Web browsers are extremely complex pieces of software that seem to be getting more complex all the time. Every time new features are added, there are more chances for something to go wrong. That’s good news for crooks and attackers and bad news for people interested in web security. Most security bugs are fundamentally programming bugs.
Fortunately, by understanding the real risks of browsers, it is possible to manage many of their associated risks.
The first web browsers were developed by scientists at CERN for publishing papers about high-energy particle physics. These early browsers could display web pages containing text and links to other pages of text. The pages were created with a WYSIWYG (What-You-See-Is-What-You-Get) editor written for NeXT computers and stored in HTML files.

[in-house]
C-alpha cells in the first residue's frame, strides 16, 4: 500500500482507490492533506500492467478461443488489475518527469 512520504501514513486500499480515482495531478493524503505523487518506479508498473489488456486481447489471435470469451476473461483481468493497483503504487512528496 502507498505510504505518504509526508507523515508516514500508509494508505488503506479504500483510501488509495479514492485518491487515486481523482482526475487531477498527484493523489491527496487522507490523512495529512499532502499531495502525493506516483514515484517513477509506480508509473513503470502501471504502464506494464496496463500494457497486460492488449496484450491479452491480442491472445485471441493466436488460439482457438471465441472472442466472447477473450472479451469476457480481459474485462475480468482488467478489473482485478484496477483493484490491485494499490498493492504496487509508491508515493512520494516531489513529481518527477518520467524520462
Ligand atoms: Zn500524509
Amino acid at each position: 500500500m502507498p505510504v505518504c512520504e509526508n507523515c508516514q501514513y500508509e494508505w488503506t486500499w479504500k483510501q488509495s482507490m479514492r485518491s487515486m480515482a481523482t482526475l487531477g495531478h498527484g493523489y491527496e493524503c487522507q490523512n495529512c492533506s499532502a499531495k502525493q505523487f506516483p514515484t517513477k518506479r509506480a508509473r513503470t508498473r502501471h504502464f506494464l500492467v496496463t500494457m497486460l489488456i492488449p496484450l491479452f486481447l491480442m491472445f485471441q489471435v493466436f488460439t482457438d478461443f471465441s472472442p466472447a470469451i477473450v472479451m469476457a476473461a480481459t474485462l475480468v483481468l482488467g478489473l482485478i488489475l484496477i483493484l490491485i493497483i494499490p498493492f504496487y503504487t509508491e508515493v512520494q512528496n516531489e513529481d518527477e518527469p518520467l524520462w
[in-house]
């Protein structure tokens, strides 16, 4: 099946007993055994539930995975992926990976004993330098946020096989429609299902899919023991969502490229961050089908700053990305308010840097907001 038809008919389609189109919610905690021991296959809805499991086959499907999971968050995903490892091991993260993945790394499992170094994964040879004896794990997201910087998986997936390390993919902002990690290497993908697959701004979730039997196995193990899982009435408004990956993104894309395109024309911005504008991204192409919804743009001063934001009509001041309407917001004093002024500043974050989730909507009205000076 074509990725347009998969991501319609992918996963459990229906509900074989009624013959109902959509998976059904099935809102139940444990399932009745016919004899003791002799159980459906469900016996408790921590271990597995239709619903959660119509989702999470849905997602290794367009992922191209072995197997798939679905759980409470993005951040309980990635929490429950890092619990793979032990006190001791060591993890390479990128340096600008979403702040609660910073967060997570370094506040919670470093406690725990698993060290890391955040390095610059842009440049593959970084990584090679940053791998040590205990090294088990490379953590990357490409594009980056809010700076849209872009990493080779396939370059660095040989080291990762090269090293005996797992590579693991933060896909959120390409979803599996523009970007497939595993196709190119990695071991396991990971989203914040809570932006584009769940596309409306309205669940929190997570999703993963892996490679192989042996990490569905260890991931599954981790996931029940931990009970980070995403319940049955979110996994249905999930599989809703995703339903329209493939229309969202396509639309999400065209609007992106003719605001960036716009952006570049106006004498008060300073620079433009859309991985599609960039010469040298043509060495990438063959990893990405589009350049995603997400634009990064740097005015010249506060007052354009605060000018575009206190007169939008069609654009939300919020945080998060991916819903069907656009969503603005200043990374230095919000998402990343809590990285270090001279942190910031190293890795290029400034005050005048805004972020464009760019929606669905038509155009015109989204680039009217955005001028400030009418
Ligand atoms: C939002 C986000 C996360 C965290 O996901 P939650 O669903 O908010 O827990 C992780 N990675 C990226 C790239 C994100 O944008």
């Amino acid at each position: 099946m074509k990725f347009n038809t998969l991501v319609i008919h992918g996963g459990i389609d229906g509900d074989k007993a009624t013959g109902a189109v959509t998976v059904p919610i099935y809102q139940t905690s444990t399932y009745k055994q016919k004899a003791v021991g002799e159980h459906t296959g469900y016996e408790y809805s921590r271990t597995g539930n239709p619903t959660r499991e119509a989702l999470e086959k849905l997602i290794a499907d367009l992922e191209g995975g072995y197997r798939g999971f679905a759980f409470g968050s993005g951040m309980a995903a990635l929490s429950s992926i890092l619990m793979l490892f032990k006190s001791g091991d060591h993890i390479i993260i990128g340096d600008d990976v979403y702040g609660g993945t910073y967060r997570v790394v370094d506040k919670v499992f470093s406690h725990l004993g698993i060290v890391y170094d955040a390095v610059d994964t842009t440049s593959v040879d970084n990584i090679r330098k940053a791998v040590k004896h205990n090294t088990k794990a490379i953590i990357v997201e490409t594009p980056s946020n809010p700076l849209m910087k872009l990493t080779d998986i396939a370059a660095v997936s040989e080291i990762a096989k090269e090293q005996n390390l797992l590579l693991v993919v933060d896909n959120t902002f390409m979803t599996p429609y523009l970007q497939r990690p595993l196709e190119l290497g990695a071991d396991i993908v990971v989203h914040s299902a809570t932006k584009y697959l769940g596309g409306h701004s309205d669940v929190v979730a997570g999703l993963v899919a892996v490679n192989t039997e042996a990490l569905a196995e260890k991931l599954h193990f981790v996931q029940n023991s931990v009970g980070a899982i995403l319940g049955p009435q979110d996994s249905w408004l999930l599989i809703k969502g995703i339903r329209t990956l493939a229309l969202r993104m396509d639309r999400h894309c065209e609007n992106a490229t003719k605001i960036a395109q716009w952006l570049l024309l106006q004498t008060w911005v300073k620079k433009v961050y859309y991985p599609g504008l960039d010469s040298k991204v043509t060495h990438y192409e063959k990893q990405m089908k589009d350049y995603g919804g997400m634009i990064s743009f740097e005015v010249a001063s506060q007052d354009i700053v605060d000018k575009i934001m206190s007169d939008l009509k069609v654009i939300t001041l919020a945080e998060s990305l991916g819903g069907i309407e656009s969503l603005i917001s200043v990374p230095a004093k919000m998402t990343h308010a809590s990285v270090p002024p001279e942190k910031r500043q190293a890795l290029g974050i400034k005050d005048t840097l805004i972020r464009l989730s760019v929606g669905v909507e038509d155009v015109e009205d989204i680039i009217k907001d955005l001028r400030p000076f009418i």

Mosaic 2.0, the browser created at the National Center for Supercomputing Applications, introduced the ability to display forms and simple widgets, with text fields, push buttons, radio buttons, and pull-down menus. Combined with CGI (Common Gateway Interface), forms and widgets gave web programmers a kind of generic user interface. It was simple: Display a form, have the user fill in some fields, press a button, and display a new form with new fields to be filled in.
There was nothing fundamentally new about the web’s style of computing: IBM computers were doing it in the 1970s on 3270 terminals. Called "block ...